The tandem engine idea was dropped during development due to insurmountable cooling problems and the design reverted to a 2,500 hp engine that halved the power available and compromised the design's potential.  With the fall of Saipan the project was terminated, the specially planned but uncompleted assembly plant abandoned and all the documentation supposedly burned, although artist Shigeo Koike includes some tantalising 'Z Plan' studies with his painting of Fugaku.  

Fujimi clearly resolved the engine cooling problems for their design of the giant bomber. Their kit differs in some details from the Kikuo Hashimoto 3-view drawing of the type in the 1956 Kantô-Sha Aireview book 'General View of Japanese Military Aircraft in the Pacific War', which drew on data from Nakajima designers Tei Koyama and Katsuji Nakamura, as well as ex-Navy personnel, and also from the slightly different T. Ogawa 3-view in the Nakajima volume of Shuppan-Kyodo's 1963 Encyclopedia of Japanese Aircraft 1900-1945. Hong Kong manufacturer Anigrand Craftswork also offer a resin kit of Fugaku to the same 1/144th scale (below) for about $88/£58 and the type certainly fires the imagination of Japanese aero-enthusiasts with various speculative books and modelling interpretations of how it might have looked and fared.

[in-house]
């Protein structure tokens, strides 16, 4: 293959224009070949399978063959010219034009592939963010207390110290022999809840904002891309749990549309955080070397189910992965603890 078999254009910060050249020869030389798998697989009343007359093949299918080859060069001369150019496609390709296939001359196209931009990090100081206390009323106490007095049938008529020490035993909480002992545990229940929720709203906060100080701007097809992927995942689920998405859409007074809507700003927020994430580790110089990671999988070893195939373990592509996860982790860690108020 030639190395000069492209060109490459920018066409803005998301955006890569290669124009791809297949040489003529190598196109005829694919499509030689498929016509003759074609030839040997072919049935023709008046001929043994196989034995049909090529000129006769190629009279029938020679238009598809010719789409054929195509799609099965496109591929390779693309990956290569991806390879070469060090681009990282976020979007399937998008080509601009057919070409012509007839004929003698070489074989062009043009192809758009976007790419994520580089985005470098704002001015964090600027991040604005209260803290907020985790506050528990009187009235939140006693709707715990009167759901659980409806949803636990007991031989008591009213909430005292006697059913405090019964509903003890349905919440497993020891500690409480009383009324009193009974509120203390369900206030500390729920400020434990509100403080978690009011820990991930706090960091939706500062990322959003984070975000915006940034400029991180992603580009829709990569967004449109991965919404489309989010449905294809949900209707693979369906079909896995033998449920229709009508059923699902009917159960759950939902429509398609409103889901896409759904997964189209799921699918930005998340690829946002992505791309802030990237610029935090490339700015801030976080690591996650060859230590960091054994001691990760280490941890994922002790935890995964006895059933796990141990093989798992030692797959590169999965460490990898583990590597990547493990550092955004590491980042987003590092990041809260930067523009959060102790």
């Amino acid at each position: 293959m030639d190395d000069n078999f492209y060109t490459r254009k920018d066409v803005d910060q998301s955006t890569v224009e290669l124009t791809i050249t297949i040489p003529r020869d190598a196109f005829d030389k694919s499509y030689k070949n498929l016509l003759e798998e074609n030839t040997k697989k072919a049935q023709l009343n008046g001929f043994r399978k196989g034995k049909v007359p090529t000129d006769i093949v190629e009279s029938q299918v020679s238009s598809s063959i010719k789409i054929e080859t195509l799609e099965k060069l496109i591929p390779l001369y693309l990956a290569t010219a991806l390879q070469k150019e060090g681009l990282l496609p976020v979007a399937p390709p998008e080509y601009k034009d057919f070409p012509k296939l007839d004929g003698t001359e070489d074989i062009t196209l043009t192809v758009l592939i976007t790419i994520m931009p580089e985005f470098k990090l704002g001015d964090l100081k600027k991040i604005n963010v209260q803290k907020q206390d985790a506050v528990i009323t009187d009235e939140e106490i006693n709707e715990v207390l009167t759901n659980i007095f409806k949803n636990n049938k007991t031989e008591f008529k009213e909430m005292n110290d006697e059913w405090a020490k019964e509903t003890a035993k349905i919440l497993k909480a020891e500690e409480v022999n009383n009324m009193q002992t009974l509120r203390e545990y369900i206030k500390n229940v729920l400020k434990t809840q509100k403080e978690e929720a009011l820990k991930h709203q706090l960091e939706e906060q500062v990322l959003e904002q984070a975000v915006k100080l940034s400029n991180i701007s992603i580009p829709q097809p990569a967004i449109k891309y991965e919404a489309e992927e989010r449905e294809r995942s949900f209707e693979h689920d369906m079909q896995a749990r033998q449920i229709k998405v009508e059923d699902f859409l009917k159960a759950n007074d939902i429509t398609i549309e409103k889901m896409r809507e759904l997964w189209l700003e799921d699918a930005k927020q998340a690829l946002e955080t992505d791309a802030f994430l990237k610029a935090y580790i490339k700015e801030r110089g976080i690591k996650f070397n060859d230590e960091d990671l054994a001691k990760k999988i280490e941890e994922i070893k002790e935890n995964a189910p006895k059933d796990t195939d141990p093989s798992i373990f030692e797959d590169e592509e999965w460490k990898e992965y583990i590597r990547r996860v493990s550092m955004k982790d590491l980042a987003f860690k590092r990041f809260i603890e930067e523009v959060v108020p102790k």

The Fujimi Fugaku is a March re-stock at HLJ for around $18/£12. 

Image credits: Box art and model photos © 2014 Fujimi Mokei Co., Ltd.; Box art & parts image © 2015 Anigrand Craftswork

Colour Police, Rivet Counters and JMNs